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Bryan Ferry- Willy Deville

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In this latest installment of Quick Flicks Kevin Wierzbicki tells us about new DVD/Blu-Ray releases including Bryan Ferry's Nuits de Fourviere: Live in Lyon and Willy Deville's Live in the Lowlands.

Bryan Ferry
Nuits de Fourviere: Live in Lyon

Eagle Vision

Ferry has an enormous catalog, both as a solo artist and with the much-revered Roxy Music, and it must at this point be quite daunting for him to pick a set list from his vast body of work. But fans should love the mix of hits, favorites, covers and a couple of obscurities that he's chosen for this show. The concert begins with a take on the Screamin' Jay Hawkins chestnut "I Put a Spell on You," very appropriate since Ferry's music tends to put listeners into a sublime trance. Favorites "Slave to Love" and "Don't Stop the Dance" follow quickly, then Ferry busts out his harmonica for a cover of Bob Dylan's "Just Like Tom Thumb's Blues." Among the Roxy Music numbers are "Avalon," "My Only Love," "Love is the Drug" and surprisingly, "If There is Something" from the band's first album. Ferry's son Tara plays drums along with journeyman Andy Newmark, and the instrumental "Tara" features him and solos from sax player Jorja Chalmers, pianist Colin Good and guitarist Neil Hubbard. Ferry's big band also features four female singers and the addition of two dancing girls makes the visual presentation, along with lights and fog, almost as mesmerizing as the audio. The show closes with four covers; Dylan's "All Along the Watchtower," George Harrison's "Let's Stick Together," John Lennon's "Jealous Guy" and the Sam and Dave oldie "Hold On I'm Coming."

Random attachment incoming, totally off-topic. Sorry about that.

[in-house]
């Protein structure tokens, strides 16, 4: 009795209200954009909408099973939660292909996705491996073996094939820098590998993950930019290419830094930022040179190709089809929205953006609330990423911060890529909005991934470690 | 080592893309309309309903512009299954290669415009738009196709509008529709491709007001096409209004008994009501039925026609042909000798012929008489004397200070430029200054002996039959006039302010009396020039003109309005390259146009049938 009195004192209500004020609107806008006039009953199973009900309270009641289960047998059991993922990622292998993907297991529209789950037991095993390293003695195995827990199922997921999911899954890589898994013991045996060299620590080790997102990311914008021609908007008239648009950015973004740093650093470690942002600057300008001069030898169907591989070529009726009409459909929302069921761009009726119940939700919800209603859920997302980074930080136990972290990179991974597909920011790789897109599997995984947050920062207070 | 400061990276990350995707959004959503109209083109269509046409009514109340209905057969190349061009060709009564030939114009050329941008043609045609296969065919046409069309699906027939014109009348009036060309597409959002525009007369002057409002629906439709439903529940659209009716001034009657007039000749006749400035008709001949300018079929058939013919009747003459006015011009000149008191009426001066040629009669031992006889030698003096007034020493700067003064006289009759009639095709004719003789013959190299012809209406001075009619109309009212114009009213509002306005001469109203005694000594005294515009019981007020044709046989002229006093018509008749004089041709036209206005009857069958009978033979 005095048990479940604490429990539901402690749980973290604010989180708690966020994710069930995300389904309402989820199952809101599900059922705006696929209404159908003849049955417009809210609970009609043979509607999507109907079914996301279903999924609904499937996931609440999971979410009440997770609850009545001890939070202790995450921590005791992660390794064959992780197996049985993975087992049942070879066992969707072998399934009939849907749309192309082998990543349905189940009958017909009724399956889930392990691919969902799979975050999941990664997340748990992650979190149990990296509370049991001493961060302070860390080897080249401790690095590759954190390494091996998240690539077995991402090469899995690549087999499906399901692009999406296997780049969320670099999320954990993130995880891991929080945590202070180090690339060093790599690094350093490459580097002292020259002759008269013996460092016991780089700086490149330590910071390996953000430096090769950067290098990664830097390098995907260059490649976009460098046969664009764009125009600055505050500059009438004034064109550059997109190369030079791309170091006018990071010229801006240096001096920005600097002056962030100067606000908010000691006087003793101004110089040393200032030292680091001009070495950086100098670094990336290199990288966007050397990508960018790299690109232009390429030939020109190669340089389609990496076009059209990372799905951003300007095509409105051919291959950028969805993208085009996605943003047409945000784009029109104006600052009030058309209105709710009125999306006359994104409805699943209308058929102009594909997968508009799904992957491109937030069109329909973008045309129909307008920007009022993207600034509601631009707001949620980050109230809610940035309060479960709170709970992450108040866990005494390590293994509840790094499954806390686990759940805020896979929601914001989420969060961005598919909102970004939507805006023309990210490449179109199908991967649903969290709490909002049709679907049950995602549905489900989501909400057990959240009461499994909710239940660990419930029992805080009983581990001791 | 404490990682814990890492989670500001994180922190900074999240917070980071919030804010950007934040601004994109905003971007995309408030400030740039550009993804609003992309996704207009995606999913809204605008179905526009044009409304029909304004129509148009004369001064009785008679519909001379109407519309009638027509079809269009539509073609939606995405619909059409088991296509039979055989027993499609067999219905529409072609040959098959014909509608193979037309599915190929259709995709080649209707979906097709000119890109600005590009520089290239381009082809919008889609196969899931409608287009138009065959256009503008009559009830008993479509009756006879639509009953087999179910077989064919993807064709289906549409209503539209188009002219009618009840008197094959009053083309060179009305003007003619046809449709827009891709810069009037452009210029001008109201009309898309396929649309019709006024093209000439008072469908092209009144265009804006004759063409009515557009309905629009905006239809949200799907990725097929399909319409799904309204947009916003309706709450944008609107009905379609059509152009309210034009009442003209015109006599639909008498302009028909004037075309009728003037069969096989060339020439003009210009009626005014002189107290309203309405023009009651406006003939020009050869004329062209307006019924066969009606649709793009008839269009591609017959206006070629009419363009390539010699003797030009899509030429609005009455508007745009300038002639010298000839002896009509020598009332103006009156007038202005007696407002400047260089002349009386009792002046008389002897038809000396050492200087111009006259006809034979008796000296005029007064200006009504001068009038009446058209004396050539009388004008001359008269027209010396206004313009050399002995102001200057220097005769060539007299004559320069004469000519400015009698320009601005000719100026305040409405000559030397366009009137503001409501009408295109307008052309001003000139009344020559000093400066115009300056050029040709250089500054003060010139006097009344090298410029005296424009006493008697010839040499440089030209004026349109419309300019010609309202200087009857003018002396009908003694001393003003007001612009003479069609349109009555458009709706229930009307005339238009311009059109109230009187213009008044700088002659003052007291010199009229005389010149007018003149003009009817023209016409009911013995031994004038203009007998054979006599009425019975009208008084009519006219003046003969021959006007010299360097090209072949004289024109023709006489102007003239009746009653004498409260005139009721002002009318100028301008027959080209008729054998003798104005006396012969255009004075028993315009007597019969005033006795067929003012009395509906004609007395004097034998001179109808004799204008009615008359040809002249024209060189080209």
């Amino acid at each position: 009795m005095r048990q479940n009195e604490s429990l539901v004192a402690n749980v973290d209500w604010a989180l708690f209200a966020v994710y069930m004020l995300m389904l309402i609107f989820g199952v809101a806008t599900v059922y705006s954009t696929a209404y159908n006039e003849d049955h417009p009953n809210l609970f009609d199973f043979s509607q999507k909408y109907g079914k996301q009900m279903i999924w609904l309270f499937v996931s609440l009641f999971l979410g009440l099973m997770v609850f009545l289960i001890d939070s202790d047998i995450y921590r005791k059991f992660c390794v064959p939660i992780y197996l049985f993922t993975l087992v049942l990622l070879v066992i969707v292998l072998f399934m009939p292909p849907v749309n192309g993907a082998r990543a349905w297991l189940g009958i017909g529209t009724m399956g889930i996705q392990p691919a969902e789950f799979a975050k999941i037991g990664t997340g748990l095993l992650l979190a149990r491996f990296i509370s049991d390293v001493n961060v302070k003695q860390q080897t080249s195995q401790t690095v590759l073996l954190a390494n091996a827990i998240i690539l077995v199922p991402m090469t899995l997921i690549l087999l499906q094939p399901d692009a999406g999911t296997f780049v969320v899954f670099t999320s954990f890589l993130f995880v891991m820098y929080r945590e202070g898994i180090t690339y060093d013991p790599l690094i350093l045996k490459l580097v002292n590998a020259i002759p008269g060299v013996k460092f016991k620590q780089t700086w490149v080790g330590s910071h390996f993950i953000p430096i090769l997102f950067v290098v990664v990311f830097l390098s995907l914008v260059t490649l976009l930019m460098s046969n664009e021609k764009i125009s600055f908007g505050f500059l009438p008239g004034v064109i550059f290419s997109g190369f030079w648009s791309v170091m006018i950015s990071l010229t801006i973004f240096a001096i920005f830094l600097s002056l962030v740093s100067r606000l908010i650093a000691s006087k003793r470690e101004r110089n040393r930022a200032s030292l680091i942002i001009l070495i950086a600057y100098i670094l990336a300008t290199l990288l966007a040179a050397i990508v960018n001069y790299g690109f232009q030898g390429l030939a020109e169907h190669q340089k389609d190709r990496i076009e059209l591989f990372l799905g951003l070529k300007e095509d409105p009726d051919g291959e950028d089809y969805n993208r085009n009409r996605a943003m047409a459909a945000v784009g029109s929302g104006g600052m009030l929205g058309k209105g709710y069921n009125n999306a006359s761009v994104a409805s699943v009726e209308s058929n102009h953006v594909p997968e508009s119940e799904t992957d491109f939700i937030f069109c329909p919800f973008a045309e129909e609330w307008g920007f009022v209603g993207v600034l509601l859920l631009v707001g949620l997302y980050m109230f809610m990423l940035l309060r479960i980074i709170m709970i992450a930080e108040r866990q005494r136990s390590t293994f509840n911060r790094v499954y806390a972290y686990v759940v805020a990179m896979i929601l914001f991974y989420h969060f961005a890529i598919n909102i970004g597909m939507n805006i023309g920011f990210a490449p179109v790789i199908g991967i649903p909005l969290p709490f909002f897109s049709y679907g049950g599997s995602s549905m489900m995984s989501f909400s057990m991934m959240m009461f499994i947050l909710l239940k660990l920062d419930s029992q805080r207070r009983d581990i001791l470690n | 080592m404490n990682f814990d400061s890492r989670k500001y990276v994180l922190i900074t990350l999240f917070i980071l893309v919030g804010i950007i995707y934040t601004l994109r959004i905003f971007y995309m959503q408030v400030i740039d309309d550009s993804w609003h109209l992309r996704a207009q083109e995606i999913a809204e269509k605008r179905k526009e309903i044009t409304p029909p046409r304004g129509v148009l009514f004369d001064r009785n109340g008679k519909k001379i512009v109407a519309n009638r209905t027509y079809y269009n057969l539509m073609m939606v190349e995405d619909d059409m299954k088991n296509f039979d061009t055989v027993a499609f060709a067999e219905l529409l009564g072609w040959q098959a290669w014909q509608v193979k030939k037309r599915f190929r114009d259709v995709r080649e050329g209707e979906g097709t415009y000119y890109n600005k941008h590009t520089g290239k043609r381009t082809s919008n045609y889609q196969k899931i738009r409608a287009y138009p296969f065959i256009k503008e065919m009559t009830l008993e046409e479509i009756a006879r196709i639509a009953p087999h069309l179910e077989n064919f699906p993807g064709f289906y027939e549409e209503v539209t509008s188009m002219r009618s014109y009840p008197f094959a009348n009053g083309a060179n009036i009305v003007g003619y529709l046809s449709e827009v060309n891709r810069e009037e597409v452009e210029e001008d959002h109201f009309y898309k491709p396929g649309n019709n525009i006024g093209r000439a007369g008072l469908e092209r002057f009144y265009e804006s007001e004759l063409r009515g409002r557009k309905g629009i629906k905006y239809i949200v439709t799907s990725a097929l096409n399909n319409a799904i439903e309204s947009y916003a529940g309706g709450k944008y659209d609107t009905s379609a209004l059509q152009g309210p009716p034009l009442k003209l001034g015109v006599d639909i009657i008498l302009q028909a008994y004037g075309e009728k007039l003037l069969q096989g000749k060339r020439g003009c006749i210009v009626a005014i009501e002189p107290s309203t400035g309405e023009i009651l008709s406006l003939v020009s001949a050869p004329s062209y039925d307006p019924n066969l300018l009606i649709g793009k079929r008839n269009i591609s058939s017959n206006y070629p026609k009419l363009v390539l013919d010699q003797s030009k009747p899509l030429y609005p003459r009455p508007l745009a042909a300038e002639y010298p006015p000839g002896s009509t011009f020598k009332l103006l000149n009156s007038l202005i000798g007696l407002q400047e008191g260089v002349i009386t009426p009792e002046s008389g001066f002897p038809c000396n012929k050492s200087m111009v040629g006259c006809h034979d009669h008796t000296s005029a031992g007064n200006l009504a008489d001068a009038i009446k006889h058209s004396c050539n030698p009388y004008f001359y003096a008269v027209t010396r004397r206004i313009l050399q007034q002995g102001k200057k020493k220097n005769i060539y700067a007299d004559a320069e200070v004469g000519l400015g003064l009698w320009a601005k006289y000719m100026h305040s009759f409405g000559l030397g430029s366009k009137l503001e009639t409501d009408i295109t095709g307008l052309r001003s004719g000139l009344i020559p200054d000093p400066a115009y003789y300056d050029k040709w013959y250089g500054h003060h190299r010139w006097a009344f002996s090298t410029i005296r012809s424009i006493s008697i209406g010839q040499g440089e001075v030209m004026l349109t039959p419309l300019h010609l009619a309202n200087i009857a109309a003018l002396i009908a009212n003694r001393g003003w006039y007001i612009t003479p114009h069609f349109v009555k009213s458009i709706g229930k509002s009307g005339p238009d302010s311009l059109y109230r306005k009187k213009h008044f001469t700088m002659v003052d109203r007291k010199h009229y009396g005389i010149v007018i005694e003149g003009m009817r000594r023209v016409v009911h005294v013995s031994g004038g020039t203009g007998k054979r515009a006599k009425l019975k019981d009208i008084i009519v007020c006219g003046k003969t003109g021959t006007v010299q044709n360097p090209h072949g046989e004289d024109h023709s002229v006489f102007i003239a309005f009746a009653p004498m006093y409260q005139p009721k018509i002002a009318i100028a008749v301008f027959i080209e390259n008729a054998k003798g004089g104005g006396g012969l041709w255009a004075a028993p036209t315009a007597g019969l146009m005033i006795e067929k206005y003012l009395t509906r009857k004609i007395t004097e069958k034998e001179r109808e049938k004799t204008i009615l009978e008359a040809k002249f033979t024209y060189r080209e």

Willy Deville
Live in the Lowlands

Eagle Vision

Filmed about four years before Deville's death, this show from Amsterdam features a set spanning Willy's work with Mink Deville as well as his solo output. Deville's seven-piece band, featuring Kenny Margolis on keys, Freddy Roella on guitar and David Reyes on acoustic contrabass, plays War's funky "Low Rider" to open the show; at the end Deville strolls on stage, picks up his guitar and perches on the stool where he will remain for the bulk of the show and immediately has the crowd rapt with his love/hate letter to heroin, "Chieva." A little south-of-the-border seduction comes in the form of "Come a Little Bit Closer" before Willy moves into a blues groove for "Muddy Waters Rose Out of the Mississippi Mud" and "Steady Driving Man" where he also plays blues harp. Mink DeVille songs "Cadillac Walk," "Demasiado Corazon" and "Savoir Faire" are played as is favorite "Spanish Stroll." Deville also sounds great when working with outside material and here he covers Bryan Ferry's "Slave to Love," Neil Young's "Like a Hurricane," the associated-with-Jimi Hendrix "Hey Joe" and Solomon Burke's "Cry to Me." Bonus footage includes interview segments with Willy and other band members; all in all this film presents an excellent keepsake for fans of this very unique artist.


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